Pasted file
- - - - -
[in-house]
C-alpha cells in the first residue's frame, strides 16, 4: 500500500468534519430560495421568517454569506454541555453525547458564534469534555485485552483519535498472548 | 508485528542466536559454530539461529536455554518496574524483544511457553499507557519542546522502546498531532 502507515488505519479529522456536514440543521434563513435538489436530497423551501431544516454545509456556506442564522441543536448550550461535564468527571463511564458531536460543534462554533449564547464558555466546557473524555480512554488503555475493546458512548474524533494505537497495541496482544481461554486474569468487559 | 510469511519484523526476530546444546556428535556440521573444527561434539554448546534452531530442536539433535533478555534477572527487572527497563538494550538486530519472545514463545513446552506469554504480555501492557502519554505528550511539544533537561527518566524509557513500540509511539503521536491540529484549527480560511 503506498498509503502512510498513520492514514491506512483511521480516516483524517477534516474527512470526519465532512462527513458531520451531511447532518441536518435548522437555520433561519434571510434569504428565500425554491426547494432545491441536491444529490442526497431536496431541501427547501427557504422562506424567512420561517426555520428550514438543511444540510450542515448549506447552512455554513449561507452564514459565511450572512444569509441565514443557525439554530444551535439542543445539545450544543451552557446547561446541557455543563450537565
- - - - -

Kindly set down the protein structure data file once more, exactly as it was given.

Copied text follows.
[in-house]
C-alpha cells in the first residue's frame, strides 16, 4: 500500500468534519430560495421568517454569506454541555453525547458564534469534555485485552483519535498472548 | 508485528542466536559454530539461529536455554518496574524483544511457553499507557519542546522502546498531532 502507515488505519479529522456536514440543521434563513435538489436530497423551501431544516454545509456556506442564522441543536448550550461535564468527571463511564458531536460543534462554533449564547464558555466546557473524555480512554488503555475493546458512548474524533494505537497495541496482544481461554486474569468487559 | 510469511519484523526476530546444546556428535556440521573444527561434539554448546534452531530442536539433535533478555534477572527487572527497563538494550538486530519472545514463545513446552506469554504480555501492557502519554505528550511539544533537561527518566524509557513500540509511539503521536491540529484549527480560511 503506498498509503502512510498513520492514514491506512483511521480516516483524517477534516474527512470526519465532512462527513458531520451531511447532518441536518435548522437555520433561519434571510434569504428565500425554491426547494432545491441536491444529490442526497431536496431541501427547501427557504422562506424567512420561517426555520428550514438543511444540510450542515448549506447552512455554513449561507452564514459565511450572512444569509441565514443557525439554530444551535439542543445539545450544543451552557446547561446541557455543563450537565